It’s no secret that a major component of healthcare design is focused on patient comfort in a hospital environment. When grappling with healthcare related design problems we are typically torn between hospital procedure and patient experiences. Take patient freedoms for example. As a patient you want as much personal freedom and access as possible. Having human contact and even getting to the restroom on your own are of the utmost importance and have been proven to reduce recovery time.
They’re also not always easily satisfied. Having guests and human contact isn’t always possible due to procedures, infection control, scheduling, etc. Getting to the restroom independently is a goal to set in many situations but can be a long and dehumanizing road that can be uncomfortable for both patient and caregiver. There are loads of conflicting issues like this one stacked against us when we approach human-centered-design problems.
Four main themes highlighted in a recent study of patient’s pain points were “comfort to facilitate healing, control over the environment and privacy, a sense of connection to the outside world, and access to the things patients need (e.g., their own property, the bathroom, etc.)”(1)
Voice-of-customer (VOC) outlines what standard healthcare products should aim to solve for. The real issue here is most healthcare product is developed on an island.Yes, it may work with a few other products from the companies offering but the underlying issues remain. Therefore, good product development needs to be fed by extensive research, product positioning and data. The further upstream we can begin to understand the system the better. These issues are far too big to be solved by a single product and instead are pointed at the entire environment and user experience. We’re talking about symbiotic product, able to adapt to ever-changing environments, becoming one with another and breathing together.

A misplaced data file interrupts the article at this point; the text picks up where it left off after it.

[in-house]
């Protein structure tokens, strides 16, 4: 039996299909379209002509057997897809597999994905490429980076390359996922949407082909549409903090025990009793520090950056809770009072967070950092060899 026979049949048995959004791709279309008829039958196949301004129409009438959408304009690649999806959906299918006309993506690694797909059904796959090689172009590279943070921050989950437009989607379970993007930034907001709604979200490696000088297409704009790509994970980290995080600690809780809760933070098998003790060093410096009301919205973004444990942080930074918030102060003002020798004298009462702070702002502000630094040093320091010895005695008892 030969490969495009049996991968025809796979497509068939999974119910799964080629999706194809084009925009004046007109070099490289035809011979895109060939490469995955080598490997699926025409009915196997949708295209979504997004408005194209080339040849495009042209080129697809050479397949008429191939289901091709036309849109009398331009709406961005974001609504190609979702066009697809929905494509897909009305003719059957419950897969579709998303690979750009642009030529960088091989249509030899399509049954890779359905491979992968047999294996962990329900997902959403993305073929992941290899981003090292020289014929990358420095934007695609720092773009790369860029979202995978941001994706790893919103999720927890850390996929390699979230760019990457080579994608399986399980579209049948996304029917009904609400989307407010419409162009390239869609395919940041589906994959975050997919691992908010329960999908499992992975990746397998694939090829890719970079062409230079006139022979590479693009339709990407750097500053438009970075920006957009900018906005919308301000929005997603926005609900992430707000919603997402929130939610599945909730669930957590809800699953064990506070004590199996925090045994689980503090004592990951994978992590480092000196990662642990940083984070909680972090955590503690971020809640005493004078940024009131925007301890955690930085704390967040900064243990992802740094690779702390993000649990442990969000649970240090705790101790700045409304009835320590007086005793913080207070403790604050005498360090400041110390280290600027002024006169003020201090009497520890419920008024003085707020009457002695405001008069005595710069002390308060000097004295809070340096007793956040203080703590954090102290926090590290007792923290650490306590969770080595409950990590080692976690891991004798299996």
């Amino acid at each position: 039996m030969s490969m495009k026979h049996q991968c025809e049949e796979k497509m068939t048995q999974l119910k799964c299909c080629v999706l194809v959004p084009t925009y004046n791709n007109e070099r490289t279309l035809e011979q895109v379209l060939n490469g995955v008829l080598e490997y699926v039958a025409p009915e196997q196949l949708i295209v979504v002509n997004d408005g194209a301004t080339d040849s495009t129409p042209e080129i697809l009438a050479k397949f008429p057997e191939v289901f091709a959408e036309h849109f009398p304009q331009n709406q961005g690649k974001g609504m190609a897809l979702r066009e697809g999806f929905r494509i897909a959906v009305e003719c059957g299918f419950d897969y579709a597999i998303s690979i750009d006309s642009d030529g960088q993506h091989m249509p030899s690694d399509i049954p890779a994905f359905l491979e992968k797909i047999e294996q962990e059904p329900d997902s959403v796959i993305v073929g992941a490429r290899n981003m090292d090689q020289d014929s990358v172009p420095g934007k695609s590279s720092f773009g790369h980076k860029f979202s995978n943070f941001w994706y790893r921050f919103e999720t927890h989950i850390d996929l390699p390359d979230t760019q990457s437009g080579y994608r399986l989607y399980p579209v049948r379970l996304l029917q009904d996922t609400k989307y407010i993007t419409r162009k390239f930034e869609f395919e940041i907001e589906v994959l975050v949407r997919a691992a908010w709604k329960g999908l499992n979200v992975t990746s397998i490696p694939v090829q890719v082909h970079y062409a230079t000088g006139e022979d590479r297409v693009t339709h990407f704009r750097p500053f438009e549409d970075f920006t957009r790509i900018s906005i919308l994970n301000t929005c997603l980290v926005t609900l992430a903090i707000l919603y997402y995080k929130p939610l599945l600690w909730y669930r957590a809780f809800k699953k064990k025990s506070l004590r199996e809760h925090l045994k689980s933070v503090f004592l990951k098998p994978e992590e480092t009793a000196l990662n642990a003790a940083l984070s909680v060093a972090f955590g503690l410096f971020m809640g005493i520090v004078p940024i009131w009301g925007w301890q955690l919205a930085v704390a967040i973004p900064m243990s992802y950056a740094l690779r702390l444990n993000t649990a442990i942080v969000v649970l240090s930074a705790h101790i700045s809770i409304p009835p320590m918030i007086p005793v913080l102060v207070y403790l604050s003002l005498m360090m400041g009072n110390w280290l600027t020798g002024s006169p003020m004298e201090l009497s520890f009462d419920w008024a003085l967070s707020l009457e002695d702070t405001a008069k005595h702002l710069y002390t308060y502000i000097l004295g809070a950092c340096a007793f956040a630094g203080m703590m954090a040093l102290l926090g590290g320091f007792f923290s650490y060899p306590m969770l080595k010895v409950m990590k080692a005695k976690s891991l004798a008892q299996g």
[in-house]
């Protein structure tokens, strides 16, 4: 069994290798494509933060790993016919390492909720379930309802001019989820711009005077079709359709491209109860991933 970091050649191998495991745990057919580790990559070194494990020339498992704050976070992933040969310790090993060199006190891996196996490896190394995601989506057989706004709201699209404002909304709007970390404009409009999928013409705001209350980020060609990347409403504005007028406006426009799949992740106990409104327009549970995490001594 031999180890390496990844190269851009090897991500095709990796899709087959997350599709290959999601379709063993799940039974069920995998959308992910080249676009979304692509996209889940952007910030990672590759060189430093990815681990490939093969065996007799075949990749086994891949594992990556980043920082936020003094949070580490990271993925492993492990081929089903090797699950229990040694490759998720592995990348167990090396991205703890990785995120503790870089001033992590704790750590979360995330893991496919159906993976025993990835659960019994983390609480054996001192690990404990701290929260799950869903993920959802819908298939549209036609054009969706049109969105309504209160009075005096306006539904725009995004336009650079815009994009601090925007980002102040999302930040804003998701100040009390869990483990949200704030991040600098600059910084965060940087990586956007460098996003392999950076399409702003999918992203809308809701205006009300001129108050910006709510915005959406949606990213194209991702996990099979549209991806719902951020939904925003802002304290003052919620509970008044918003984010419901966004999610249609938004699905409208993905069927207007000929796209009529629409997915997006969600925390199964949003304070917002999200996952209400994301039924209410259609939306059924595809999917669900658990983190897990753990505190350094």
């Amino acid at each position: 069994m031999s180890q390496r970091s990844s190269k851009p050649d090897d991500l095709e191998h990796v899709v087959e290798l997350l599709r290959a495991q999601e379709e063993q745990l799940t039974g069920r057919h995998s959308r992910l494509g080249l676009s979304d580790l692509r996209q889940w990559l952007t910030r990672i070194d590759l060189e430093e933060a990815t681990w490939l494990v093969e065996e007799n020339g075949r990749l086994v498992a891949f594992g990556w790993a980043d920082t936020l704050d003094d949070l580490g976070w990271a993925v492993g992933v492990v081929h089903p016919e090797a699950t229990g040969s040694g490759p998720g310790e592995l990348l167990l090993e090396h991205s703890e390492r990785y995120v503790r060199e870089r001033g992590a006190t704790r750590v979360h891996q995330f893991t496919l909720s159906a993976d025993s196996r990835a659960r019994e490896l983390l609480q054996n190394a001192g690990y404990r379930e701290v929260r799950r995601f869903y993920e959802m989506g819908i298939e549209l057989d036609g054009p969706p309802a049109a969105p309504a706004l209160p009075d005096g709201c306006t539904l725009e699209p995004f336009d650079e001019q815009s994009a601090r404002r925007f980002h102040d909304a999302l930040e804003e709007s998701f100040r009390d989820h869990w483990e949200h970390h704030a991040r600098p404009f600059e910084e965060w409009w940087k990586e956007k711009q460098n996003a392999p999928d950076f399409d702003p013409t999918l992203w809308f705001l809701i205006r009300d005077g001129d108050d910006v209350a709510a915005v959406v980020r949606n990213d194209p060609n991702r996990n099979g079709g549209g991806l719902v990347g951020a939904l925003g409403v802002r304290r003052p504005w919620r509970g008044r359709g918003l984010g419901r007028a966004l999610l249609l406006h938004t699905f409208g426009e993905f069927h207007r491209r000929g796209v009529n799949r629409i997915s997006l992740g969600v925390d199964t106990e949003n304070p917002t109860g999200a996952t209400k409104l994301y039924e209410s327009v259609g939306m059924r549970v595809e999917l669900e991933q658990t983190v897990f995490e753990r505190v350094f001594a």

As we pour through surveys, user group feedback, observation sessions and data we are constantly reminded of the patient’s experience. This leads us to another interesting design problem.If we focus solely on the patient experience, it will likely end in product that is difficult to bring to market at budget. If we solely think about our business case, we will continue to output similar product and never improve our user experience. This, like most things in life is all about finding balance. The better we research and capture the voice of the patient/caregiverwhile making good business decisions based around the limitations and scope of the product, the better our chances of achieving better outcomes for users, OEM’s and hospital systems.
For more in-depth insights into our work in the healthcare market visit our website to review case studies on recent healthcare projects we’ve had the pleasure to be a part of.
- (1) http://www.healthcaredesignmagazine.com/trends/research-theory/research-matters- what-patients-want/
Fredricks Design, Inc.
Fredricks Design, Inc. is a full-service design and engineering firm based in Grand Haven, Michigan. The firm specializes in working as an extension of the client studio and engineering team to identify the right problems and accelerate development of solutions from early ideation, feasibility, concept development and production of mock-ups, prototypes and show properties. Fredricks works with key Clients in the automotive interiors and seating industries, advanced rides and show action projects for themed attractions, furniture, healthcare and consumer products markets.